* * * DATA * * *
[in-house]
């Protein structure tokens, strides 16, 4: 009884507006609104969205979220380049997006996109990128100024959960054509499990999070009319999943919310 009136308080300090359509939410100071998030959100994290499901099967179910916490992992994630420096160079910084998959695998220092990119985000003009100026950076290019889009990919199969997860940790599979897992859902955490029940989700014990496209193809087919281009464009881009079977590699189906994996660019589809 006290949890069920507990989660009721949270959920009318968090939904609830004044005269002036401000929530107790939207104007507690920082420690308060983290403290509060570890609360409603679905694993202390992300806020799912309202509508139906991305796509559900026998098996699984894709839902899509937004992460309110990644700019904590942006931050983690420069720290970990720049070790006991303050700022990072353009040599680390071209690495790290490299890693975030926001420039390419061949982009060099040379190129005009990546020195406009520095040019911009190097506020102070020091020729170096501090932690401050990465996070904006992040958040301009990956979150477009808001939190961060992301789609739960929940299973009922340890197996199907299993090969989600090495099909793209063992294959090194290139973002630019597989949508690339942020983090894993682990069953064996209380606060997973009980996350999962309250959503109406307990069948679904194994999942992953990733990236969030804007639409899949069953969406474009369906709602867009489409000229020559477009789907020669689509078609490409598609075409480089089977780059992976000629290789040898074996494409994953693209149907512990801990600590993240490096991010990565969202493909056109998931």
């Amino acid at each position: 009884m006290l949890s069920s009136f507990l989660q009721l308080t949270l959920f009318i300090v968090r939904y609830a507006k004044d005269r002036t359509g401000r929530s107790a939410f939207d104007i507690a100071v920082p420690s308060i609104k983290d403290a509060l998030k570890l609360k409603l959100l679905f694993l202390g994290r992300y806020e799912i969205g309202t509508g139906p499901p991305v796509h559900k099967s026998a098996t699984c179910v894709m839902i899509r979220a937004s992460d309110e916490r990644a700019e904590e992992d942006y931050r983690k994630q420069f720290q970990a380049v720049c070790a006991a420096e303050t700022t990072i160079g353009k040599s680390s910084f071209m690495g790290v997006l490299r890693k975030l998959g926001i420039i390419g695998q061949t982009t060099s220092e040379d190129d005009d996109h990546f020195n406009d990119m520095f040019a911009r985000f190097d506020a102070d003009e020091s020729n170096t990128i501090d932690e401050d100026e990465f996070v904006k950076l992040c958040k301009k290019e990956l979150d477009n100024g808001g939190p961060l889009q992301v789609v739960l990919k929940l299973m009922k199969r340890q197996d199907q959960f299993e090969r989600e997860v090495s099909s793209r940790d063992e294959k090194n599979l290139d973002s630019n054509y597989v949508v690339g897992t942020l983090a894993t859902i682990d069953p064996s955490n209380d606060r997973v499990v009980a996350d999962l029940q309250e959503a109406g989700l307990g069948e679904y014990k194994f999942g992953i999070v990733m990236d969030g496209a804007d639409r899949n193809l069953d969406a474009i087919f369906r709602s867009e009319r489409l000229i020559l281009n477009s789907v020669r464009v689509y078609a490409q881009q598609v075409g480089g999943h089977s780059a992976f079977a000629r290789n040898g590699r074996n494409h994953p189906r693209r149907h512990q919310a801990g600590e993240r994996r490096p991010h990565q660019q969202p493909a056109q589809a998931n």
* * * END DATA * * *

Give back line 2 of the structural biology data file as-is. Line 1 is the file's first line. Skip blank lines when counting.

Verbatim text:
């Protein structure tokens, strides 16, 4: 009884507006609104969205979220380049997006996109990128100024959960054509499990999070009319999943919310 009136308080300090359509939410100071998030959100994290499901099967179910916490992992994630420096160079910084998959695998220092990119985000003009100026950076290019889009990919199969997860940790599979897992859902955490029940989700014990496209193809087919281009464009881009079977590699189906994996660019589809 006290949890069920507990989660009721949270959920009318968090939904609830004044005269002036401000929530107790939207104007507690920082420690308060983290403290509060570890609360409603679905694993202390992300806020799912309202509508139906991305796509559900026998098996699984894709839902899509937004992460309110990644700019904590942006931050983690420069720290970990720049070790006991303050700022990072353009040599680390071209690495790290490299890693975030926001420039390419061949982009060099040379190129005009990546020195406009520095040019911009190097506020102070020091020729170096501090932690401050990465996070904006992040958040301009990956979150477009808001939190961060992301789609739960929940299973009922340890197996199907299993090969989600090495099909793209063992294959090194290139973002630019597989949508690339942020983090894993682990069953064996209380606060997973009980996350999962309250959503109406307990069948679904194994999942992953990733990236969030804007639409899949069953969406474009369906709602867009489409000229020559477009789907020669689509078609490409598609075409480089089977780059992976000629290789040898074996494409994953693209149907512990801990600590993240490096991010990565969202493909056109998931």